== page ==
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Advertising May Influence Physicians' Choice Of Blood Pressure Drugs

The increase in the use of calcium channel blockers and ACE inhibitors for the treatment of hypertension -- a 10-year trend that is not supported by research studies or national treatment guidelines -- has been paralleled by a marked increase in advertising such drugs to physicians, says a research group from the Massachusetts General Hospital (MGH). Although their findings, published in the April 20 issue of Circulation, cannot prove that advertising has influenced how physicians choose which drugs to prescribe, the authors believe pharmaceutical marketing efforts may help explain the switch away from older, less expensive medications such as beta blockers and diuretics.

"We were surprised to see how striking the increase in advertising was during the years we studied," says Thomas J. Wang, MD, a senior medical resident at the MGH and the paper's first author. "The total number of ad pages for calcium channel blockers nearly quadrupled, making them the most heavily advertised medication of any type of during 1996, a year during which we found no ads at all for diuretics or beta blockers."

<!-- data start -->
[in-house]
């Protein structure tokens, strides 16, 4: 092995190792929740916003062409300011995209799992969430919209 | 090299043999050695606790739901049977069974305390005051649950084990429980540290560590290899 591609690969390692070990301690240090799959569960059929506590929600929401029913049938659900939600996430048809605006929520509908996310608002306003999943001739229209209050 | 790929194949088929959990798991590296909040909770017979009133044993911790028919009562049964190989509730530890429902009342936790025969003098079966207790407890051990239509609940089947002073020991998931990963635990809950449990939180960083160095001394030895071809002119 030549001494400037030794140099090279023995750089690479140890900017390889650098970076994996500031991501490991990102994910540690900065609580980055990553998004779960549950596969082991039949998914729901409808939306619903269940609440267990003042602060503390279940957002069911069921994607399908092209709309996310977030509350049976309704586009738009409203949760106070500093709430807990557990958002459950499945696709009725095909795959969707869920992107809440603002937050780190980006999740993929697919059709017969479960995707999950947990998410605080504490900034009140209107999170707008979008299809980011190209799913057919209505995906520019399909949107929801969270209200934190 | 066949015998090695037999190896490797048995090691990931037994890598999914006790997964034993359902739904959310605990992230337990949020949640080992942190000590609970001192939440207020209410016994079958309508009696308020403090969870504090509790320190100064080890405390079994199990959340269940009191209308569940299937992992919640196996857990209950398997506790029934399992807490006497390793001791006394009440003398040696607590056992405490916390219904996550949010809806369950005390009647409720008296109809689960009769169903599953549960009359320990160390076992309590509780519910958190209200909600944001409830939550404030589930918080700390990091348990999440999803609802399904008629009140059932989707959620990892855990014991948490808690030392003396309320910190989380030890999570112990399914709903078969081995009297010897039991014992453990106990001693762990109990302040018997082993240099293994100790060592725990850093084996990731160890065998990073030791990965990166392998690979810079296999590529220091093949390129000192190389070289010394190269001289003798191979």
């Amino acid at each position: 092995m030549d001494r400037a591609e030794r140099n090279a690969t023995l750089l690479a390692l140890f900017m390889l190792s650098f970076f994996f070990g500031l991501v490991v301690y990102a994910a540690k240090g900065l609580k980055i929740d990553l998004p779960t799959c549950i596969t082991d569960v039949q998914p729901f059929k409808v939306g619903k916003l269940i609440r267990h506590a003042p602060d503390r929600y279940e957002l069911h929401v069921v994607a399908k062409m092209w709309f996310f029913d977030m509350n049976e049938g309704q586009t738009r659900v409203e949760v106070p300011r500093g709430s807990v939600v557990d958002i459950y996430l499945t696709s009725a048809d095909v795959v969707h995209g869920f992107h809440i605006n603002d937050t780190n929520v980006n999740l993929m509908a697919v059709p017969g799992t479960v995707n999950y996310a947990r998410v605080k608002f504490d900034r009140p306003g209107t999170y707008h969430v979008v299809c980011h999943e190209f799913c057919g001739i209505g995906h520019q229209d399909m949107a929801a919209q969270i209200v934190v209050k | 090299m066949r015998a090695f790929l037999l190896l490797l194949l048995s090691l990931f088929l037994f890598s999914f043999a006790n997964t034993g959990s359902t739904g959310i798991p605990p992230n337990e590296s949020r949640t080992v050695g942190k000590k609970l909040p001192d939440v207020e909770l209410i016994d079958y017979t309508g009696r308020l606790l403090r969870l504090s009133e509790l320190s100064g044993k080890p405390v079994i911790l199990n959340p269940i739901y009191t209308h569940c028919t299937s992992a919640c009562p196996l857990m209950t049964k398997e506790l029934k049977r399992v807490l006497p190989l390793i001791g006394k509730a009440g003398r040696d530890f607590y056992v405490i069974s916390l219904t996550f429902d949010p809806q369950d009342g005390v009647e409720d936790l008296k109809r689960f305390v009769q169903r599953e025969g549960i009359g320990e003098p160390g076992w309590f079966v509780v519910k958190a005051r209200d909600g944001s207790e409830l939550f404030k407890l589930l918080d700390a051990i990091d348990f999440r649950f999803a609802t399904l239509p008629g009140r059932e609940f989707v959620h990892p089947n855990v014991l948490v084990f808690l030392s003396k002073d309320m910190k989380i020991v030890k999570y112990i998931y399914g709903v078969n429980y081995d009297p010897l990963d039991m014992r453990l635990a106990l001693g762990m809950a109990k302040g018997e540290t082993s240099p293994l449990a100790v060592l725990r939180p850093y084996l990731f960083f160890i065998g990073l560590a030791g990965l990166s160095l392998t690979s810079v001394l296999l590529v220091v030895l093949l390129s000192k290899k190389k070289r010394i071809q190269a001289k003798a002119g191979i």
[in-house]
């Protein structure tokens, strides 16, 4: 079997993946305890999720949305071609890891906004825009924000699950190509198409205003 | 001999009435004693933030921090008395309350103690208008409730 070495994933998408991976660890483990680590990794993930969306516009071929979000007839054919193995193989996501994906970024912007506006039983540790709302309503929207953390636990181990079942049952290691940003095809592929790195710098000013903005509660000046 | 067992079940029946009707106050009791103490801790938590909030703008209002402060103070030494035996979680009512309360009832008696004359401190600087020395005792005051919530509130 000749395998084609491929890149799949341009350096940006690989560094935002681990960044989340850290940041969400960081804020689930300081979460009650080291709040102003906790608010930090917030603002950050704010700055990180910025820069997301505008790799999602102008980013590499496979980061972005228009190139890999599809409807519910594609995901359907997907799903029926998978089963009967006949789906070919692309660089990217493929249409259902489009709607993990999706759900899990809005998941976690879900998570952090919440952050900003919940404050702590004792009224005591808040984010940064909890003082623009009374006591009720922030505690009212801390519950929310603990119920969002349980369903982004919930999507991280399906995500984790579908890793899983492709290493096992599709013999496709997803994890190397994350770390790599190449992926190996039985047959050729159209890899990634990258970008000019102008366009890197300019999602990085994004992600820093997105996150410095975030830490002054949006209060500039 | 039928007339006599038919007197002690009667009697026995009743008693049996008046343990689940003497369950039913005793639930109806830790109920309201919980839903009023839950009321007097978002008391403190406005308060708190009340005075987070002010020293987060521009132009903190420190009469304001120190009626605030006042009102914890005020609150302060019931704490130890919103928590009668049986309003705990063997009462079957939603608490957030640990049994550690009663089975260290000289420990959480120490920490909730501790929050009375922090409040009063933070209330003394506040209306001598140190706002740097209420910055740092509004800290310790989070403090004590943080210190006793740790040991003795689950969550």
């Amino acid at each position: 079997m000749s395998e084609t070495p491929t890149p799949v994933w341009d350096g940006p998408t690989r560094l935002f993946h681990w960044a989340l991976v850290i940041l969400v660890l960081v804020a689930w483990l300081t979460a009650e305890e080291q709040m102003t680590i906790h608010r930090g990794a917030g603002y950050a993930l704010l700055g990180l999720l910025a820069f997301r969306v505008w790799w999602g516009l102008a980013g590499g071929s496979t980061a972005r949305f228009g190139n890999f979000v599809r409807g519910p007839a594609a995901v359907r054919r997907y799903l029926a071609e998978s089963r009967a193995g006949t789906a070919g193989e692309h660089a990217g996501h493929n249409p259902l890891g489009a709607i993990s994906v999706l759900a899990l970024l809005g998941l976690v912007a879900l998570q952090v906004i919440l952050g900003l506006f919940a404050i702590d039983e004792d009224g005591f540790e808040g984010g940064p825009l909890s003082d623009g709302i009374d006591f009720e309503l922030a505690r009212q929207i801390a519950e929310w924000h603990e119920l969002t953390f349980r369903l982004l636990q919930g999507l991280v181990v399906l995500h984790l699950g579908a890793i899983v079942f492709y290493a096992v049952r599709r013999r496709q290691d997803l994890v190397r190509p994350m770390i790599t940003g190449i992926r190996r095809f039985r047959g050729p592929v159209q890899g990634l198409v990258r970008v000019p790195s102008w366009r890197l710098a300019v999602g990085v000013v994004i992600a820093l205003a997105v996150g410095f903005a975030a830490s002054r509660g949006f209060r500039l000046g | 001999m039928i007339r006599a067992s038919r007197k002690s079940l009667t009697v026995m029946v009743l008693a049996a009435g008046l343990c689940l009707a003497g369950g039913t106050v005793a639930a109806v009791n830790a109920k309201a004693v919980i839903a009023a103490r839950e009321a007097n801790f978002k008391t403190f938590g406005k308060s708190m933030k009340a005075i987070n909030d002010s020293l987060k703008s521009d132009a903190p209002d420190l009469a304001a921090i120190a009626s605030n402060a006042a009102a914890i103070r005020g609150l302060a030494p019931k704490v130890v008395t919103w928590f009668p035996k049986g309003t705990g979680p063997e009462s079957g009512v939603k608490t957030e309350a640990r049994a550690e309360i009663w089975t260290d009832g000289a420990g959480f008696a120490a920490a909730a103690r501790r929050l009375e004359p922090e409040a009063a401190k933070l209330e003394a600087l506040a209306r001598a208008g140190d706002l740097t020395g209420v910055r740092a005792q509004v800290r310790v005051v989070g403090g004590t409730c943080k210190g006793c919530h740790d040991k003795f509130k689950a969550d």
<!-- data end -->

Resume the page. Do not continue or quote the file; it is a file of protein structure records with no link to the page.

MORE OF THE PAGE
He adds, "There are a lot of competing influences on how physicians treat their patients, and these can include commercial as well as scientific influences. At this time, the available scientific data favor the use of the older medications -- beta blockers and diuretics -- for uncomplicated hypertension. That may change as more studies are completed with these newer medications, but until that time it is reasonable to consider the older medications as first-line therapy for most patients who need help controlling their blood pressure."

Hypertension or high blood pressure affects more than 50 million Americans and is a significant risk factor for heart disease and stroke. While many people can control their blood pressure through such lifestyle changes as reducing sodium intake and losing weight, some need to use medication to keep their blood pressure at saf
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Contact: Susan McGreevey
smcgreevey@partners.org
617-724-2764
Massachusetts General Hospital
20-Apr-1999


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